• A lot of my family worked at Endeavour. My cousin Doug Peters from school to retirement in the workshop, his and my uncle Les Hyde was works manager for both Endeavour and Hartley & Midgley. I  went on to look after Tommy Sopwith’s speedboats. My sister Vera Lammie was in the office and on reception and my mum Ivy Hyde was tea lady.

    By Terry Hyde (21/10/2013)
  • Endeavour Motor Company was my second home from 1963 until I left in 1992, and felt like a family as my Father Mother and future husband all woked there it was a great place to grow up and have some very happy memories, I worked in the filing office when I left school in 1965 and then went on to work on the main switchboard with Vera Lammie & fondly remember Ivy and her tea trolly.

    Happy days

    Vida Grinyer nee Johnstone

    By Vida Grinyer (30/11/2013)
  • During the excavation of the Endeavour site in 1962 and in preparation for the new buildings, human bones and artifacts were discovered that proved to be Roman.  Previous excavations of the site in 1876/77 had discovered evidence that a Roman villa or a place of worship had existed there. The villa is commemorated on the stone pillar at the southern entrance of Preston Park. The artifacts discovered in 1962 included human bones, pottery, tools and coins.  All construction work was halted on that part of the site, while a four week archaeology dig took place; led by company director Jack Whitehead who was an amateur archaeologist. Many more items were discovered and eventually all the artifacts found were displayed in a glass cabinet in the new showroom.  Subsequently this valuable and interesting collection was donated to the Brighton Museum. Who remembers the huge mural located in the waiting area in the showroom depicting Brighton Pavilion? More detail here:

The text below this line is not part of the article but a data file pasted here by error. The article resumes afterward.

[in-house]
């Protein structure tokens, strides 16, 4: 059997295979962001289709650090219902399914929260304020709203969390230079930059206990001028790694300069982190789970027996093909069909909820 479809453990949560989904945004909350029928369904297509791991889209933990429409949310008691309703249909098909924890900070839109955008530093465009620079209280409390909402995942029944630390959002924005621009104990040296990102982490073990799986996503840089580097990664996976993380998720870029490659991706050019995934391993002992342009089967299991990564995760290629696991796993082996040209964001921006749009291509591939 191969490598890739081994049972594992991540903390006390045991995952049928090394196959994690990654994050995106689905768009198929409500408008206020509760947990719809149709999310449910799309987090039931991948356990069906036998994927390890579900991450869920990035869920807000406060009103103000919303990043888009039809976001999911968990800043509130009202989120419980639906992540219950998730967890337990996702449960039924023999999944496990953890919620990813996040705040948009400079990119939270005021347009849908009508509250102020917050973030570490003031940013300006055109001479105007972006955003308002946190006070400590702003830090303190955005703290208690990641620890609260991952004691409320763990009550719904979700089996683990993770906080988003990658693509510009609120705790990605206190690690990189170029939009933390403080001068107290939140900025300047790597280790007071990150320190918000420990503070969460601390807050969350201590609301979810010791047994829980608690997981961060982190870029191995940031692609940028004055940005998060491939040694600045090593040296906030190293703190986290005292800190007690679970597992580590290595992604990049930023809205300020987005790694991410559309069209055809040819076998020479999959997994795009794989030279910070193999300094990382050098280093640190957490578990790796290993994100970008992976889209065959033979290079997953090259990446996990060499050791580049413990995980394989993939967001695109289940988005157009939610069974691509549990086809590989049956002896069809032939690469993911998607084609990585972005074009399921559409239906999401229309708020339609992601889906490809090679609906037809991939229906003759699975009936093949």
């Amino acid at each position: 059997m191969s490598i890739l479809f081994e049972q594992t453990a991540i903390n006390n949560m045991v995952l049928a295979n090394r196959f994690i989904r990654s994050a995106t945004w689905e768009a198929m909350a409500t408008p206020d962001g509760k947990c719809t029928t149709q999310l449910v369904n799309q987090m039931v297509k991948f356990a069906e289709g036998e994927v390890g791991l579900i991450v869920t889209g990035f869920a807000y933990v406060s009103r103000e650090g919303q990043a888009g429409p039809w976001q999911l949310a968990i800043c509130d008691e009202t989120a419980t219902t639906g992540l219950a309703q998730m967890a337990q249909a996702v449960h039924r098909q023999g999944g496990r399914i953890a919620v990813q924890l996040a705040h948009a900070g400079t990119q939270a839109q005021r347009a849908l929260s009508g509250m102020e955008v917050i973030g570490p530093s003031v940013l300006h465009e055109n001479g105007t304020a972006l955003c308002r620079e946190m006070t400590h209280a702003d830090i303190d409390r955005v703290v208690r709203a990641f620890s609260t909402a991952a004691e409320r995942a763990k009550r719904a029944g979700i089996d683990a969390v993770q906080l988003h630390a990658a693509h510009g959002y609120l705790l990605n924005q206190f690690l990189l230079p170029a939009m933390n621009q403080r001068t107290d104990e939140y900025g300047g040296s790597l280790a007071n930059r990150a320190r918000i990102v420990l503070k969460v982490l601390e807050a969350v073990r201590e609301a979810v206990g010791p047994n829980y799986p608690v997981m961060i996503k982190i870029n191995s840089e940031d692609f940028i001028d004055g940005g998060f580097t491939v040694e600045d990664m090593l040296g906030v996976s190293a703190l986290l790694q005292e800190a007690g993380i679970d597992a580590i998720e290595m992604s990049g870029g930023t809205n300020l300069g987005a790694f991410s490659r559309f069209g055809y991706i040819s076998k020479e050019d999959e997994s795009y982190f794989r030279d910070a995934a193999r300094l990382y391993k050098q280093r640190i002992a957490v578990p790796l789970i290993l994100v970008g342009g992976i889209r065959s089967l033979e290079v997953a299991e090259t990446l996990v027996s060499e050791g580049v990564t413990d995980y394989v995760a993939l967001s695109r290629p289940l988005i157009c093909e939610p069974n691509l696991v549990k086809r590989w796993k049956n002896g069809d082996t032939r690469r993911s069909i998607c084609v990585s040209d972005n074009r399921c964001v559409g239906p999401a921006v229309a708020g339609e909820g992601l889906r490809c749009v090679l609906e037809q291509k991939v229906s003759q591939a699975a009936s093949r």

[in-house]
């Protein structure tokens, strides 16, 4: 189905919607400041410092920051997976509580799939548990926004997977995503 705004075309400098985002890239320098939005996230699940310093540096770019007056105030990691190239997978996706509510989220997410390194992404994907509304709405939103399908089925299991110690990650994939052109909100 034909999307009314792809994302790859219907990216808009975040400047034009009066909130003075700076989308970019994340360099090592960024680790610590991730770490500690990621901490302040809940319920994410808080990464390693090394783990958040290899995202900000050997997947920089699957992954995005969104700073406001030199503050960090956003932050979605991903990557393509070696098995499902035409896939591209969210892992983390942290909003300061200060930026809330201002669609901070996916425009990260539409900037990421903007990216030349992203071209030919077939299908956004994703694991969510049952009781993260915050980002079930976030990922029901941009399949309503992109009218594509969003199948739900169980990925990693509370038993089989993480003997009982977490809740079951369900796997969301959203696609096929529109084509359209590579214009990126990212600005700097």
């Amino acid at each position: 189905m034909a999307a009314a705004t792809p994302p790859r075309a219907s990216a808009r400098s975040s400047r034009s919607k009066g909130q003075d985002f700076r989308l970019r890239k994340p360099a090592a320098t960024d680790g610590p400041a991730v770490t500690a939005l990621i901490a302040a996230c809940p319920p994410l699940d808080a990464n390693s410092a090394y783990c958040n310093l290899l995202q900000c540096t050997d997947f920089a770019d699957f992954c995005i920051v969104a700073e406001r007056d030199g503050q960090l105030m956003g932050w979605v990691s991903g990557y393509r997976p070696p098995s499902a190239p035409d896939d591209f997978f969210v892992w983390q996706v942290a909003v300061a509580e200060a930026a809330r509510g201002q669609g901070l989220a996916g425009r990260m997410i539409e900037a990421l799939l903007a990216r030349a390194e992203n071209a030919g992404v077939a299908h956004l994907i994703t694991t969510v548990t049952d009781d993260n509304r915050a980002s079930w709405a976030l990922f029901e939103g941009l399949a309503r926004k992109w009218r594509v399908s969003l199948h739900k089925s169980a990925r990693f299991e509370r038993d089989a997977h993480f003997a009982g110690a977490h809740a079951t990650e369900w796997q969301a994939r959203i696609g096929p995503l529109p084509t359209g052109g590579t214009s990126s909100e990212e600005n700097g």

By Chris Wrapson (05/12/2013)
  • I worked there in the late 80s. I have some very fond memories of the place. I remember some of the characters too from Peggy the tea lady to Fingers. They were all great to work with. I as still in contact with some of the guys even 25 years on.

    By Neil Evans (18/01/2014)
  • I was the Foreman glazier on site with the new build at EMC to the finish. I was also a good friend of Tommy Lance, salesman.The good old days. Tony Freeman.

    By Tony Freeman (12/04/2014)